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Villages of Lowville and Highville

 The Hundred Steps in Lowville Park, 1997Lowville is so named as it is the lowest point on the road from Guelph to Lake Ontario. In contrast, the ridge above the town was the location of a small hamlet named Highville. In 1875 the two villages were connected by wooden stairs – later replaced with concrete – that scaled the side of the ridge (MacDonald 2011).

The Village centre was carved from the farms of T.E Pickett, Joseph Featherstone and James Cleaver. The rise of the Village is linked to water power as it is located along Twelve Mile Creek. The Village featured a sawmill (owned by John Readhead) and a grist mill (owned by James Cleaver).

By 1869, according to the Province of Ontario Gazetteer, Lowville had a population of 275 as well as commercial establishments, factories, foundries and mills (Lowville United Church 1972). At one time there were six or seven hotels in operation on the road from Guelph to Lake Ontario that catered to the needs of settlers who shipped grain and lumber. One hotel called the Jed Evening, required you to stand while you drank. There, “if you drank so much that you couldn’t walk, they would escort you to your horse and leave you there till you sobered up enough to get on your horse and leave” (Brass Tracks 2979:7). One of the hotels along the road was located in Highville.

Lowville General Store, now 6179 Guelph Line, ca 1910Lowville had a General Store built by Andrew Pickett in the 1850s. It burned down and was replaced with a building in the same style which still stands and is used as a restaurant. The General Store served as a central location within the Village. It also served as a telegraph office and post office for the mail stagecoach from Hamilton and Milton (Brass Tracks 1979:9).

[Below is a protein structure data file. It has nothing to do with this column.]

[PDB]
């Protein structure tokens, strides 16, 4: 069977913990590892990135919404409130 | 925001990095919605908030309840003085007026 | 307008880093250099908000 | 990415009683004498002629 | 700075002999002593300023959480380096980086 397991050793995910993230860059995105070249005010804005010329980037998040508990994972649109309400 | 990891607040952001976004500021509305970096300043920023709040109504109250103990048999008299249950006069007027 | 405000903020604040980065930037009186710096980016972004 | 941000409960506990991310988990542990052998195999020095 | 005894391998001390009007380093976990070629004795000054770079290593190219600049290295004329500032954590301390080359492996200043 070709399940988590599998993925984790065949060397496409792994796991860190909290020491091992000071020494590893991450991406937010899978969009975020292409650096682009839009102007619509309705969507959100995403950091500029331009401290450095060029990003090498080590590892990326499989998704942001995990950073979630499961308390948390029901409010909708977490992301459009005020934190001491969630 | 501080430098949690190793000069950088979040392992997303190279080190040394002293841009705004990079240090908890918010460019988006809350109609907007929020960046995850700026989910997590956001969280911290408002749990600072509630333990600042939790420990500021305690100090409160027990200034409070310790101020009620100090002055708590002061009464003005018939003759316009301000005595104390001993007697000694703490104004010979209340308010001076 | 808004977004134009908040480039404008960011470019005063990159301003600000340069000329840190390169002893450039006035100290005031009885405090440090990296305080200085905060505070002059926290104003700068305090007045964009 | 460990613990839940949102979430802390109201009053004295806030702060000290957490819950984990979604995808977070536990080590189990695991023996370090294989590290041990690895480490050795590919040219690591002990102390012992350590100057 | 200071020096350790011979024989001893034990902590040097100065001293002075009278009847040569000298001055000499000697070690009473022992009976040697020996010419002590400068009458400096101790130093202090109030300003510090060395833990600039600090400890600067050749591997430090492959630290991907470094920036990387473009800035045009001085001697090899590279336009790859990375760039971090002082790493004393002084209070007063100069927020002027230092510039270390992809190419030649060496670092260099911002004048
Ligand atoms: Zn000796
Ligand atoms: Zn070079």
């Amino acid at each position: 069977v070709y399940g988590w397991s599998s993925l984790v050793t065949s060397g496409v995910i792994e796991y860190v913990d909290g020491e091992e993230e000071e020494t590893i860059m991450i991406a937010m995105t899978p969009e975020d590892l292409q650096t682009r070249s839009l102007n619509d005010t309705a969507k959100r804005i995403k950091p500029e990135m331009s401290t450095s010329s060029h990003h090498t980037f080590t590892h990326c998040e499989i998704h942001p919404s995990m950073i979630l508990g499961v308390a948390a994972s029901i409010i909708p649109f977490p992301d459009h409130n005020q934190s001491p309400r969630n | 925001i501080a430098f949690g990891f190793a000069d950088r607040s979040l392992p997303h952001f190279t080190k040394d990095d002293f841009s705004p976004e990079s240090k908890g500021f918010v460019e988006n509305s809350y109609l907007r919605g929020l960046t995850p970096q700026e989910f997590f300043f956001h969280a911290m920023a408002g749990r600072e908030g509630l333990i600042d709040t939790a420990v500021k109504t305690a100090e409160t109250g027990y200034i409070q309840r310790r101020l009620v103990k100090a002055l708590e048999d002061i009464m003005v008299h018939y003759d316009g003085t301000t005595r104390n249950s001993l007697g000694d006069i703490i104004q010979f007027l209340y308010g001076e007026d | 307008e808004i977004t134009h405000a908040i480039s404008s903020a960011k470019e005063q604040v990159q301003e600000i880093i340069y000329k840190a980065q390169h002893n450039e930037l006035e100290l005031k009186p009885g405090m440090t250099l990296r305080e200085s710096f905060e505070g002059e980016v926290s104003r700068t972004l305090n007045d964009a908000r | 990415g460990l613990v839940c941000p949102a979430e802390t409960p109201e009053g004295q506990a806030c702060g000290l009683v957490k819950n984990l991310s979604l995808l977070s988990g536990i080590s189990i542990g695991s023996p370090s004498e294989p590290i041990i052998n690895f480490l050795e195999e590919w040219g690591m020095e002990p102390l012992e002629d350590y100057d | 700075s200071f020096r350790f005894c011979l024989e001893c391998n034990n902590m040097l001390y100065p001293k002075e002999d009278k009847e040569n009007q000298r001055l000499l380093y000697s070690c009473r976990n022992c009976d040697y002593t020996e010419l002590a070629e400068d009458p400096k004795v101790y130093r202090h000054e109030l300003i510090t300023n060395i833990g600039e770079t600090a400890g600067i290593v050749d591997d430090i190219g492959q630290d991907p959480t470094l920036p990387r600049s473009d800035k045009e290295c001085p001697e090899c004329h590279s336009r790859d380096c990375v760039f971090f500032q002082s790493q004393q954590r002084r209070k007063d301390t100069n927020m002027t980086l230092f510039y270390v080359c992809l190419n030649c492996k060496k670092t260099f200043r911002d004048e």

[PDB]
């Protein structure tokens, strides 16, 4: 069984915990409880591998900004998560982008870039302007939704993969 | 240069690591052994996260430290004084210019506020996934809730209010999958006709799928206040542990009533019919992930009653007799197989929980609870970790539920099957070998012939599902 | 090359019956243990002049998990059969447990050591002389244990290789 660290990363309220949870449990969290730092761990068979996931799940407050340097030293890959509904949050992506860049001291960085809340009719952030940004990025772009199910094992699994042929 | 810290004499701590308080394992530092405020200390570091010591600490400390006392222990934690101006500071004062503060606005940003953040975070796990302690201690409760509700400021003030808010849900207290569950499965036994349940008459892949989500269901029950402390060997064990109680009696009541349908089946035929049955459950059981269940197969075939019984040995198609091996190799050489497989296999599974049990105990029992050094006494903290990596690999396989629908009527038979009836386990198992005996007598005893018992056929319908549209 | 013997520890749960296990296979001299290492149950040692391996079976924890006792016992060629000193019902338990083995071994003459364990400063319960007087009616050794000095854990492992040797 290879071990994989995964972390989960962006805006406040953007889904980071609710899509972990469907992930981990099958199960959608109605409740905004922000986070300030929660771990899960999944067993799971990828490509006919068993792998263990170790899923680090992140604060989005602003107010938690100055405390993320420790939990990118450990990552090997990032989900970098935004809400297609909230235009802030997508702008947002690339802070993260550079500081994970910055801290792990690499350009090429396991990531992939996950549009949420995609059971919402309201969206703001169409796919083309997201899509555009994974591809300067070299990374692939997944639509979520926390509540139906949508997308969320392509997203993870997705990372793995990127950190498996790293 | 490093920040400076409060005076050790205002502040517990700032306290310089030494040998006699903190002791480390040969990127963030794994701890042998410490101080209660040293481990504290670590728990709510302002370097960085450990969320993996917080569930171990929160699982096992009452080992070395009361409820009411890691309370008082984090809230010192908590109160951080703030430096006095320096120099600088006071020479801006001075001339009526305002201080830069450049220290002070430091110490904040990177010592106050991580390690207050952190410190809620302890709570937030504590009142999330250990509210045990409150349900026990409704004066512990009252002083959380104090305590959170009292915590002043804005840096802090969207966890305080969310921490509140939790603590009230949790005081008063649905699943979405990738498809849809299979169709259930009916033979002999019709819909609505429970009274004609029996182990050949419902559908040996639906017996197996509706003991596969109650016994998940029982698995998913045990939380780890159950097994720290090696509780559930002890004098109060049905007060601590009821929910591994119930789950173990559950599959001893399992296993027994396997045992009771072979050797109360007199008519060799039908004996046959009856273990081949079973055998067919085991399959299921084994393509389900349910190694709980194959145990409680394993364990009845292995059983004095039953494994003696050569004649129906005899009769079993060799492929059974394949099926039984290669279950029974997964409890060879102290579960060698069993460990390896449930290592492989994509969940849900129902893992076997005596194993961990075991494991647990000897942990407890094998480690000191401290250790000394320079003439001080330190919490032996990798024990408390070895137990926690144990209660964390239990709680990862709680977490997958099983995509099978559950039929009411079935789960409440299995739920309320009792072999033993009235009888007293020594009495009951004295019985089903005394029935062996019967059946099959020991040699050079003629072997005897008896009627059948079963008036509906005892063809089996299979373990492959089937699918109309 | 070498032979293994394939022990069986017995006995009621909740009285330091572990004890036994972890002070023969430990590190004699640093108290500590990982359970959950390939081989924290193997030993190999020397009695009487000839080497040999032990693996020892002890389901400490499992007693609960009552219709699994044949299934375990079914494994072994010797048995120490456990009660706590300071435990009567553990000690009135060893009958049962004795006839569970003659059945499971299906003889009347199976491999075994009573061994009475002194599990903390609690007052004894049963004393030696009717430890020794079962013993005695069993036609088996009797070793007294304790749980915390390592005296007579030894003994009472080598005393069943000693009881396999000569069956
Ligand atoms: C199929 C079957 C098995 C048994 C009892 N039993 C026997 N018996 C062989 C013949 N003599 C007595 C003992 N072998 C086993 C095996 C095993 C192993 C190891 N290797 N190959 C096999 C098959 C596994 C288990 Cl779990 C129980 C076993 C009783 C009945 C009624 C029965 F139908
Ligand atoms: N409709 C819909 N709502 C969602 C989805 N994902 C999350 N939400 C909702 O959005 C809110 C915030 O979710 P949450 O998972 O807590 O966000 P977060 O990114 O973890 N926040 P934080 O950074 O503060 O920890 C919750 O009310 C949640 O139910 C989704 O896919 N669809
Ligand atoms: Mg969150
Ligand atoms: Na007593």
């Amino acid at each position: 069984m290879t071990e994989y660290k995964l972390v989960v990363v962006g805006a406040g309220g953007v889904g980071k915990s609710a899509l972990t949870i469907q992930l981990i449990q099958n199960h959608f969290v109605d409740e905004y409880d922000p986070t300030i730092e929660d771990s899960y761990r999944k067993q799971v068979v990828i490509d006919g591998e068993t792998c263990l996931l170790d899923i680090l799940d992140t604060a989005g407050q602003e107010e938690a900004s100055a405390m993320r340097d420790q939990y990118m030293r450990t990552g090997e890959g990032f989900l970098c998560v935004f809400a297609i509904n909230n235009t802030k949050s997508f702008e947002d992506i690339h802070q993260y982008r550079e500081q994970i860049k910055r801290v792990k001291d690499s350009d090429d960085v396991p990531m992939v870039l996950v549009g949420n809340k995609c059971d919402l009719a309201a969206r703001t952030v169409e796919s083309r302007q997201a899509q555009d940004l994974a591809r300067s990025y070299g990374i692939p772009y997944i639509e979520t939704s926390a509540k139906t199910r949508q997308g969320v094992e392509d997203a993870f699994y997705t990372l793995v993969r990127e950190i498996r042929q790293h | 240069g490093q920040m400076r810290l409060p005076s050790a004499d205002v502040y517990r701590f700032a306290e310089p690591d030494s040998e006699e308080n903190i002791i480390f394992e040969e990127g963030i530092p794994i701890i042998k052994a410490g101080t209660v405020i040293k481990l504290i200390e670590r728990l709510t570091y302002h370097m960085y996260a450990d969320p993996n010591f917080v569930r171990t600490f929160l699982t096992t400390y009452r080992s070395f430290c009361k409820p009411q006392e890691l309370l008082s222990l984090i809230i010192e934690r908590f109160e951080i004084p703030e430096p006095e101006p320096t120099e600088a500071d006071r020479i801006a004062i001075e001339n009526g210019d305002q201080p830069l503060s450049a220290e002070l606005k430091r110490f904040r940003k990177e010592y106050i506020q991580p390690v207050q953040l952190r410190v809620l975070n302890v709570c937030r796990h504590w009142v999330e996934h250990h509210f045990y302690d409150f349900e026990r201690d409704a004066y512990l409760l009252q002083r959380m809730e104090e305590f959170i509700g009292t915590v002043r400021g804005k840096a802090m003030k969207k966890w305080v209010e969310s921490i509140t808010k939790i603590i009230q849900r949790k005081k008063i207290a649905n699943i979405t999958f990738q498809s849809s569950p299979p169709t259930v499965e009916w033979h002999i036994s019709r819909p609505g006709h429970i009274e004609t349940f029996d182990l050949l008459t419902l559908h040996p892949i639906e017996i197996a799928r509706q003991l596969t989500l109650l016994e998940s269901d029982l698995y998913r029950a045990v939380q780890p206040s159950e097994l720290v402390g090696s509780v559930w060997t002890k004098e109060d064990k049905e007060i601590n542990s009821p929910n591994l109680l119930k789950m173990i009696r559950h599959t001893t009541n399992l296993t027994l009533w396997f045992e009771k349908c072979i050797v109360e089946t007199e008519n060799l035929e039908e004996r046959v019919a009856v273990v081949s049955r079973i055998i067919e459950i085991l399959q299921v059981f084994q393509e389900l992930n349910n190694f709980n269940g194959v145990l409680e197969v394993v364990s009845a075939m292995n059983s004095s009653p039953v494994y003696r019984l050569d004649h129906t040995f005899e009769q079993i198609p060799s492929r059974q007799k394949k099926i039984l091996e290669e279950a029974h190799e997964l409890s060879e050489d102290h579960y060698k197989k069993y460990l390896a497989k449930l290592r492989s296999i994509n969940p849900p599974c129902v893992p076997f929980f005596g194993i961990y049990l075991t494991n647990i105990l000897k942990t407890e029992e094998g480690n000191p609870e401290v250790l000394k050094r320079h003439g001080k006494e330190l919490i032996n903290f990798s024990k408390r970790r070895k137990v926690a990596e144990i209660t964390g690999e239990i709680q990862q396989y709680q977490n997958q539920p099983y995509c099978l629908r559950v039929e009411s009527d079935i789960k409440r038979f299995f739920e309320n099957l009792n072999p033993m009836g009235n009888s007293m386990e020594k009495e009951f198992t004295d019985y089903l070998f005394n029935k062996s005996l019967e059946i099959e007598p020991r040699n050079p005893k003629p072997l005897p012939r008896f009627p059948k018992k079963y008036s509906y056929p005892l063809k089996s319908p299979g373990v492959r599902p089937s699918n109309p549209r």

The residents of many settlements wanted railways to increase business. Conversely, Lowville residents were not impressed with the suggestion of a railway. In the 1870s Credit Valley Rail Line proposed the bisection of the Village. Residents revolted, “they didn’t want a railway through the village and let it be known to the property authorities” (Lowville United Church 1972:8).

Today Lowville has lost most of its original industries and Highville consists of only residential properties. Both villages do, however, remain as picturesque landmarks along Guelph Line, having retained many of their buildings and historical charm.

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Associated Properties:

5772 Guelph Line “John Readhead House” - John Readhead settled on the Nelson Township property in 1890. Prior to his purchase the lot was owned by the Colling family. When Readhead acquired the lot he took out a large mortgage ($6000), then another in 1896 ($2000). Part of the funds were likely used to build the current Victorian farmhouse (built circa 1900) or alter the previous house to suit his needs. John Readhead operated a sawmill on Walker’s Line, north of Britannia. The mortgage monies may have also been used to rebuild his sawmill that burned in 1890.